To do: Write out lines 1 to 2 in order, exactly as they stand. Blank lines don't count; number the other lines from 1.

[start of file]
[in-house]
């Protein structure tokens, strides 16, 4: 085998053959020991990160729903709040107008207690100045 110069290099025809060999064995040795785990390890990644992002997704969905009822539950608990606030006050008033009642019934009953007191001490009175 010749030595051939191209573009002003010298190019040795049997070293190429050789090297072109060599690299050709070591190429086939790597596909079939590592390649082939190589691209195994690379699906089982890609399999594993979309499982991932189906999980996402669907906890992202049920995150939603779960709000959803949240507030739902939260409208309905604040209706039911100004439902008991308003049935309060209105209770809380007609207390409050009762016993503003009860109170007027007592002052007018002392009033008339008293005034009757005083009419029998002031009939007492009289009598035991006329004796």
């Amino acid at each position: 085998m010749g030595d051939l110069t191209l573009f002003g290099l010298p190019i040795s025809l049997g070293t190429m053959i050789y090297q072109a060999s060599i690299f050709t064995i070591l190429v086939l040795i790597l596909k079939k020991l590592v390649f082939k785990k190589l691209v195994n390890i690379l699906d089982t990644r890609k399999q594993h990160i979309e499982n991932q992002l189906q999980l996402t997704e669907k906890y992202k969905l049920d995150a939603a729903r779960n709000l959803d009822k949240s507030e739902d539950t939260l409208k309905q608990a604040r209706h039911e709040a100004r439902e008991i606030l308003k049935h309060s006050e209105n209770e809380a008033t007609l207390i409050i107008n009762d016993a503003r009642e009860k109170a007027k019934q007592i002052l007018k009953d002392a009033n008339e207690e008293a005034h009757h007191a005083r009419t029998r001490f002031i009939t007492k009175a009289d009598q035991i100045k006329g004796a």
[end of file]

[in-house]
């Protein structure tokens, strides 16, 4: 085998053959020991990160729903709040107008207690100045 110069290099025809060999064995040795785990390890990644992002997704969905009822539950608990606030006050008033009642019934009953007191001490009175 010749030595051939191209573009002003010298190019040795049997070293190429050789090297072109060599690299050709070591190429086939790597596909079939590592390649082939190589691209195994690379699906089982890609399999594993979309499982991932189906999980996402669907906890992202049920995150939603779960709000959803949240507030739902939260409208309905604040209706039911100004439902008991308003049935309060209105209770809380007609207390409050009762016993503003009860109170007027007592002052007018002392009033008339008293005034009757005083009419029998002031009939007492009289009598035991006329004796």